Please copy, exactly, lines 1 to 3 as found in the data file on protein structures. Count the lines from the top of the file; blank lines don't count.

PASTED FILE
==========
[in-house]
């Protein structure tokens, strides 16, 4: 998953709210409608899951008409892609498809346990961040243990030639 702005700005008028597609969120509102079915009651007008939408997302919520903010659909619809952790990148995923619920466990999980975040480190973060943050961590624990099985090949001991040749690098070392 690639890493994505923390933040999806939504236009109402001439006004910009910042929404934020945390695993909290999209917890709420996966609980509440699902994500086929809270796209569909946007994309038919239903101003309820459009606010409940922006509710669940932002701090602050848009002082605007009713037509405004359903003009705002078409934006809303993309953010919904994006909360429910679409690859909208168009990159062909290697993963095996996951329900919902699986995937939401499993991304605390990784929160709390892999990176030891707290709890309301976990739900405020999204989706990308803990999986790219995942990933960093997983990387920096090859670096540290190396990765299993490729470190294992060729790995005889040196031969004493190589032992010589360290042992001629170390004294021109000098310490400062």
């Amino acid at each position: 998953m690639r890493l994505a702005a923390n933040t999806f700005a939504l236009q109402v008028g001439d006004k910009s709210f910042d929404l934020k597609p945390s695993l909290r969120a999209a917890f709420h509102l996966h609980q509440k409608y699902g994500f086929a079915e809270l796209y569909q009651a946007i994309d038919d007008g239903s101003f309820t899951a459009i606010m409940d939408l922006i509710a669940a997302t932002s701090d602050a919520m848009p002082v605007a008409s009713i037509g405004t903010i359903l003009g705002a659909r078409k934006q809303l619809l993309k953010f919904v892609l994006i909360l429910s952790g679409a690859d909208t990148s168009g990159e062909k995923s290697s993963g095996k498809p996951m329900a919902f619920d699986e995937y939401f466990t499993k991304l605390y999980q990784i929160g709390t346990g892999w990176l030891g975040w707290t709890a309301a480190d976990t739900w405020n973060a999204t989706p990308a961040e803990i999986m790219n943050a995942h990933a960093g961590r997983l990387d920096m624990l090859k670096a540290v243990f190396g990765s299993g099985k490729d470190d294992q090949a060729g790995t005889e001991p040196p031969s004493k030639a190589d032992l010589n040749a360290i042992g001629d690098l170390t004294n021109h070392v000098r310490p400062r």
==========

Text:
[in-house]
């Protein structure tokens, strides 16, 4: 998953709210409608899951008409892609498809346990961040243990030639 702005700005008028597609969120509102079915009651007008939408997302919520903010659909619809952790990148995923619920466990999980975040480190973060943050961590624990099985090949001991040749690098070392 690639890493994505923390933040999806939504236009109402001439006004910009910042929404934020945390695993909290999209917890709420996966609980509440699902994500086929809270796209569909946007994309038919239903101003309820459009606010409940922006509710669940932002701090602050848009002082605007009713037509405004359903003009705002078409934006809303993309953010919904994006909360429910679409690859909208168009990159062909290697993963095996996951329900919902699986995937939401499993991304605390990784929160709390892999990176030891707290709890309301976990739900405020999204989706990308803990999986790219995942990933960093997983990387920096090859670096540290190396990765299993490729470190294992060729790995005889040196031969004493190589032992010589360290042992001629170390004294021109000098310490400062």
């Amino acid at each position: 998953m690639r890493l994505a702005a923390n933040t999806f700005a939504l236009q109402v008028g001439d006004k910009s709210f910042d929404l934020k597609p945390s695993l909290r969120a999209a917890f709420h509102l996966h609980q509440k409608y699902g994500f086929a079915e809270l796209y569909q009651a946007i994309d038919d007008g239903s101003f309820t899951a459009i606010m409940d939408l922006i509710a669940a997302t932002s701090d602050a919520m848009p002082v605007a008409s009713i037509g405004t903010i359903l003009g705002a659909r078409k934006q809303l619809l993309k953010f919904v892609l994006i909360l429910s952790g679409a690859d909208t990148s168009g990159e062909k995923s290697s993963g095996k498809p996951m329900a919902f619920d699986e995937y939401f466990t499993k991304l605390y999980q990784i929160g709390t346990g892999w990176l030891g975040w707290t709890a309301a480190d976990t739900w405020n973060a999204t989706p990308a961040e803990i999986m790219n943050a995942h990933a960093g961590r997983l990387d920096m624990l090859k670096a540290v243990f190396g990765s299993g099985k490729d470190d294992q090949a060729g790995t005889e001991p040196p031969s004493k030639a190589d032992l010589n040749a360290i042992g001629d690098l170390t004294n021109h070392v000098r310490p400062r």